When we're finished roaming the aisles of our supermarket, plucking off the shelves what we need and jamming everything helter-skelter into a plastic basket, we proceed to a checkout lane.
The checkout lady, a bandana around her head, smiles and bows and starts to ring up our purchases. She calls out the price of each item as she rings it up and just to make sure we're on the same wavelength the price appears for us on a digital display.
As she rings things up, she carefully arranges them in another basket: she puts the lemons together in one corner, the can of onion soup next to the can of clam chowder. She puts the quart of green-tea ice cream into a plastic bag of its own and the three ears of corn last so nothing rests on them. This careful, not so say artistic, arrangement seems a gentle reproof to the jumbled pile we gave her. I later ask why such a careful arrangement, which after all does add some seconds to to the checkout process in a busy supermarket, is tolerated. I am told that supermarket customers expect it, that they would raise an eyebrow if it were not done.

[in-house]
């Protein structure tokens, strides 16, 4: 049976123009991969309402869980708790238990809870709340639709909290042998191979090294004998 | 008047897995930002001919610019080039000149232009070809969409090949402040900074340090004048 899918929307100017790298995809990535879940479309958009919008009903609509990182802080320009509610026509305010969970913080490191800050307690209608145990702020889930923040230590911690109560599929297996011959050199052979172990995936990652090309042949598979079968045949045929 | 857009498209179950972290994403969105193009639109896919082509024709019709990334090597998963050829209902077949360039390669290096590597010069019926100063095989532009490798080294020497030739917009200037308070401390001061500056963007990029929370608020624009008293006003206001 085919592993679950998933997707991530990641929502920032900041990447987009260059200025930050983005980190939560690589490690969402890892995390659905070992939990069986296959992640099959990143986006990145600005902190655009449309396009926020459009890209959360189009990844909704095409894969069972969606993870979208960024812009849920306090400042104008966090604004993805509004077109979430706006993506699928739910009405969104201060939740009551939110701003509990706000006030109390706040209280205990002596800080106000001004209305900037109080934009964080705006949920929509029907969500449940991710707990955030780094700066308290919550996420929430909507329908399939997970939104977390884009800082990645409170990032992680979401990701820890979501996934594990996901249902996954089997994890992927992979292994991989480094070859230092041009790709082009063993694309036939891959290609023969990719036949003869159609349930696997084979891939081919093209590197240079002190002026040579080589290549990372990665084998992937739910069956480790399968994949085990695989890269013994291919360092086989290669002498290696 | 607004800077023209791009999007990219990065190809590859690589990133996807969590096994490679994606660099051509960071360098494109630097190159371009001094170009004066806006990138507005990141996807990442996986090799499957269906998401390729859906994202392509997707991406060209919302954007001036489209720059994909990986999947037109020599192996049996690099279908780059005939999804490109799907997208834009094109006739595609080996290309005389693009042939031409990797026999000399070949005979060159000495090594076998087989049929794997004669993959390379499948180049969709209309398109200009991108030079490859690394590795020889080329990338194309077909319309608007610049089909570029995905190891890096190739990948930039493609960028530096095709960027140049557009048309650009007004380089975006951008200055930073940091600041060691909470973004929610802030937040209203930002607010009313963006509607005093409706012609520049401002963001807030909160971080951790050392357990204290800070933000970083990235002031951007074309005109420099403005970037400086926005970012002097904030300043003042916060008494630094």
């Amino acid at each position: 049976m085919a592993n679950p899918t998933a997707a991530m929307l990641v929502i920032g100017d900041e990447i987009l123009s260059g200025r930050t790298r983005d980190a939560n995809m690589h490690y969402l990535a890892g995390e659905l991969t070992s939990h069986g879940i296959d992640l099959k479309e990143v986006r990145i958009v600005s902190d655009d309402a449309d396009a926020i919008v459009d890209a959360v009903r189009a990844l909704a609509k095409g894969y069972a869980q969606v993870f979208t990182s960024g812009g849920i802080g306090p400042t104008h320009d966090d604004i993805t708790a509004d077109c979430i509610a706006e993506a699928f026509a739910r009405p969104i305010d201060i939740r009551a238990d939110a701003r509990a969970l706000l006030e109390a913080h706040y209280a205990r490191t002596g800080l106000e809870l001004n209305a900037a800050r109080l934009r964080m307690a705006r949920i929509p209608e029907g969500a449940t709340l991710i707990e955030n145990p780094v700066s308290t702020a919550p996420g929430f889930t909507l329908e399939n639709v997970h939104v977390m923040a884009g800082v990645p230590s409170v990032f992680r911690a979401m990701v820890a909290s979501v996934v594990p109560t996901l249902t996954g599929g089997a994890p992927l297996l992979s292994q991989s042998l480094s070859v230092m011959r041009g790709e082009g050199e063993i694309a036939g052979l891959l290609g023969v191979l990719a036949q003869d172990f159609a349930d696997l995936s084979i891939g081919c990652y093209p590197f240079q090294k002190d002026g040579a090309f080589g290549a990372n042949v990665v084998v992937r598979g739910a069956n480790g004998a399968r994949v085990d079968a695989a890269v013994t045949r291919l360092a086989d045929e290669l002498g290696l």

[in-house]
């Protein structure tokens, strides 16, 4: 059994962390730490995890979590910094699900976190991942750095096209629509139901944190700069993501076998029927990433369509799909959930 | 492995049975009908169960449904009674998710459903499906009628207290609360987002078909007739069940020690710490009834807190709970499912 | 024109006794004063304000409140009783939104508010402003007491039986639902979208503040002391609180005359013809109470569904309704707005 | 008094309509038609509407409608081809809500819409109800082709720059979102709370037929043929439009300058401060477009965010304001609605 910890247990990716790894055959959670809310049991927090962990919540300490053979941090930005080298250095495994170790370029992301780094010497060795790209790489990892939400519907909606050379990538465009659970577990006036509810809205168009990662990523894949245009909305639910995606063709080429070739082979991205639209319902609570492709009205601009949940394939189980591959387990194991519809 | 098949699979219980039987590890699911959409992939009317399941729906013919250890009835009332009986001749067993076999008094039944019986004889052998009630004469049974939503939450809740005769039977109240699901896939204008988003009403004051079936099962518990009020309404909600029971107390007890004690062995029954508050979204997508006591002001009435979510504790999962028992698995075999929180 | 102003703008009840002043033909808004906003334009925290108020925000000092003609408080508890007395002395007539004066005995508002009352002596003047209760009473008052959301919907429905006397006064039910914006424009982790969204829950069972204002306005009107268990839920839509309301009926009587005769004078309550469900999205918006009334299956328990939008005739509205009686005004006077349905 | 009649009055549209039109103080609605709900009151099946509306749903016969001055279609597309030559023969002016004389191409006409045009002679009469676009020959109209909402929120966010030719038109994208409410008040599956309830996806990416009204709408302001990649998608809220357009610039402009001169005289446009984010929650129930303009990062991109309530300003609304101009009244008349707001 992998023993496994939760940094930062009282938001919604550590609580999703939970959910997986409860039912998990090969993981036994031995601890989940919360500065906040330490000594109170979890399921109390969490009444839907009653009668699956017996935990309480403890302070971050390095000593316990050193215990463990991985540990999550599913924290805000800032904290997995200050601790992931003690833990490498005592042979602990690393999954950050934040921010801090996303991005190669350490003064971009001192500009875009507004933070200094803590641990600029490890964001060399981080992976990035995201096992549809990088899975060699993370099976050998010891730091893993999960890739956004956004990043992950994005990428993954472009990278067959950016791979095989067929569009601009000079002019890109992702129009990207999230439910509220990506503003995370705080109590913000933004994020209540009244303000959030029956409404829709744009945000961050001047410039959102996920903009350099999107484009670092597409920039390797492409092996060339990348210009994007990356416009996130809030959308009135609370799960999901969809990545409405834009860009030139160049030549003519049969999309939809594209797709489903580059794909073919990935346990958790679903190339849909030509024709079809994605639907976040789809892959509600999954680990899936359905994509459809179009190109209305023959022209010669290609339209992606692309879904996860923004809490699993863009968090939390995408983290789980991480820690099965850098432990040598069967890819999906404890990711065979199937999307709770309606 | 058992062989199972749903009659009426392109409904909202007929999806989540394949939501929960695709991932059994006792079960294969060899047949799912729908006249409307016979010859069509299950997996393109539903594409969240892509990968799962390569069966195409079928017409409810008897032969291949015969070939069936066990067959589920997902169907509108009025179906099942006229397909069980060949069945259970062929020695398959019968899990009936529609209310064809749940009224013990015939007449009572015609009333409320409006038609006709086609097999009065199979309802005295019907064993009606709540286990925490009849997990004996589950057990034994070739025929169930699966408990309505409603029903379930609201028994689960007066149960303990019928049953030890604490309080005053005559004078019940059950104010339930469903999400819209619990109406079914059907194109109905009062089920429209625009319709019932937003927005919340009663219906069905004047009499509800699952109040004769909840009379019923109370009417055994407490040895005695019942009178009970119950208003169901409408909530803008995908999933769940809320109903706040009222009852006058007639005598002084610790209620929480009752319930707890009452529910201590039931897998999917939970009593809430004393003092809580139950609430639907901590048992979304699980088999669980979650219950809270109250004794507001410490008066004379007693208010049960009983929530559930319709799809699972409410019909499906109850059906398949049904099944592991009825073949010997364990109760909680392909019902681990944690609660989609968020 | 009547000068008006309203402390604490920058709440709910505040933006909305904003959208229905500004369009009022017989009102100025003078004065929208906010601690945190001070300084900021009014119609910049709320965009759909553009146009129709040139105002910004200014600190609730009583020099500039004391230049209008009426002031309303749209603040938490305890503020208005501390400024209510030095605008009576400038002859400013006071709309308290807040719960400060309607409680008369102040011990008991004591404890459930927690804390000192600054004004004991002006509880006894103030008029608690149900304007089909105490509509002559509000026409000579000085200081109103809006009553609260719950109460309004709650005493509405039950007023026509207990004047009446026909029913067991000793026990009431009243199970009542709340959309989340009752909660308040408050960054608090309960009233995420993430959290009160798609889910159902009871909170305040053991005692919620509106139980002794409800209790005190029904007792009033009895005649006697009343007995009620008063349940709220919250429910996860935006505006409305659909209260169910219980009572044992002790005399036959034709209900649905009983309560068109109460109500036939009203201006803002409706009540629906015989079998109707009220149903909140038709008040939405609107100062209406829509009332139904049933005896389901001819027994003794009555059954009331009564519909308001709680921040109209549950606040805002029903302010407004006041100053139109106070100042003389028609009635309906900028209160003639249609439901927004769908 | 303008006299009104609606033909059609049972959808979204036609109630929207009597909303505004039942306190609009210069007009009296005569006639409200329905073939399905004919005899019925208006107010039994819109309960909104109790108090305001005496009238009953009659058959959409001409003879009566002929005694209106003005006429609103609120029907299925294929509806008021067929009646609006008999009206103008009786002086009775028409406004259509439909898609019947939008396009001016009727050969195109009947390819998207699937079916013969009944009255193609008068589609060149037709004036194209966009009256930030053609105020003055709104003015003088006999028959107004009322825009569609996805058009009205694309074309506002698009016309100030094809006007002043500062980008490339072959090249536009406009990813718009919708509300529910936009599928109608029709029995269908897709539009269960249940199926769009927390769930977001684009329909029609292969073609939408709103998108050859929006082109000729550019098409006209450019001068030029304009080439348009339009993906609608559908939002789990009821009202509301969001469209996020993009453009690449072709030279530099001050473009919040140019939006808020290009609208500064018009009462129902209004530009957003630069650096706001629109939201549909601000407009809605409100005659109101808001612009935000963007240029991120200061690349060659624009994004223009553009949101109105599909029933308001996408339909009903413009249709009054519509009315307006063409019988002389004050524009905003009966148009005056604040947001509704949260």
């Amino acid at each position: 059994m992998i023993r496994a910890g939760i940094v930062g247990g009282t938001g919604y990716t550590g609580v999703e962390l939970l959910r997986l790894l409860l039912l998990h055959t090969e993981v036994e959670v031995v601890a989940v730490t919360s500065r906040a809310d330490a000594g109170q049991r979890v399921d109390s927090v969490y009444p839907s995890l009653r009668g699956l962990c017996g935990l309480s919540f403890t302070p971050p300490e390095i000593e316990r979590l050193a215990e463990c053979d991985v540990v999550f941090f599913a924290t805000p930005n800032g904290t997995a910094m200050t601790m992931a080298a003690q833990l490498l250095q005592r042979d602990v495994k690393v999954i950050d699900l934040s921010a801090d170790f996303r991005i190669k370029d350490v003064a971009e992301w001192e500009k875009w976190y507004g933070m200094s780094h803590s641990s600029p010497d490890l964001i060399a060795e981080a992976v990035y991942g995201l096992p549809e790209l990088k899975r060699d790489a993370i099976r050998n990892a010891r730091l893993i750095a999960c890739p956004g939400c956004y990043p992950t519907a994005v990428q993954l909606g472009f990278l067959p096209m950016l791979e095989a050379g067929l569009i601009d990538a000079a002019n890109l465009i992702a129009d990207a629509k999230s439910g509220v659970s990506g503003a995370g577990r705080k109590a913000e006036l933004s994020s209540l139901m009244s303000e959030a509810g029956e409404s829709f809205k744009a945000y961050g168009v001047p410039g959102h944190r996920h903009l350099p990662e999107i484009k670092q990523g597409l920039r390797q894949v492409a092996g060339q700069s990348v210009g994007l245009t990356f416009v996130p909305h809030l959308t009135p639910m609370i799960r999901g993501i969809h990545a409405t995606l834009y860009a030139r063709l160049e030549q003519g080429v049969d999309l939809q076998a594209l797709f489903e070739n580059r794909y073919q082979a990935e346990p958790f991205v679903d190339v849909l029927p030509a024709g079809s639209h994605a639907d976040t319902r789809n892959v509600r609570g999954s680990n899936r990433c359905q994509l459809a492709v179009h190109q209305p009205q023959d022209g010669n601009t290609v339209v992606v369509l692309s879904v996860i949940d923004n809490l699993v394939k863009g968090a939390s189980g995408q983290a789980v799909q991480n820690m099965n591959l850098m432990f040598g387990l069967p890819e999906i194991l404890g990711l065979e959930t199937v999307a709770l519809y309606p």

This, even though at the end of the transaction we must take our carefully arranged basket to a quiet corner and transfer our purchases to bags of our own that we have brought with us. The supermarket, in an economy measure, does not provide its customers with paper bags. Everybody understands this and now brings their own bags.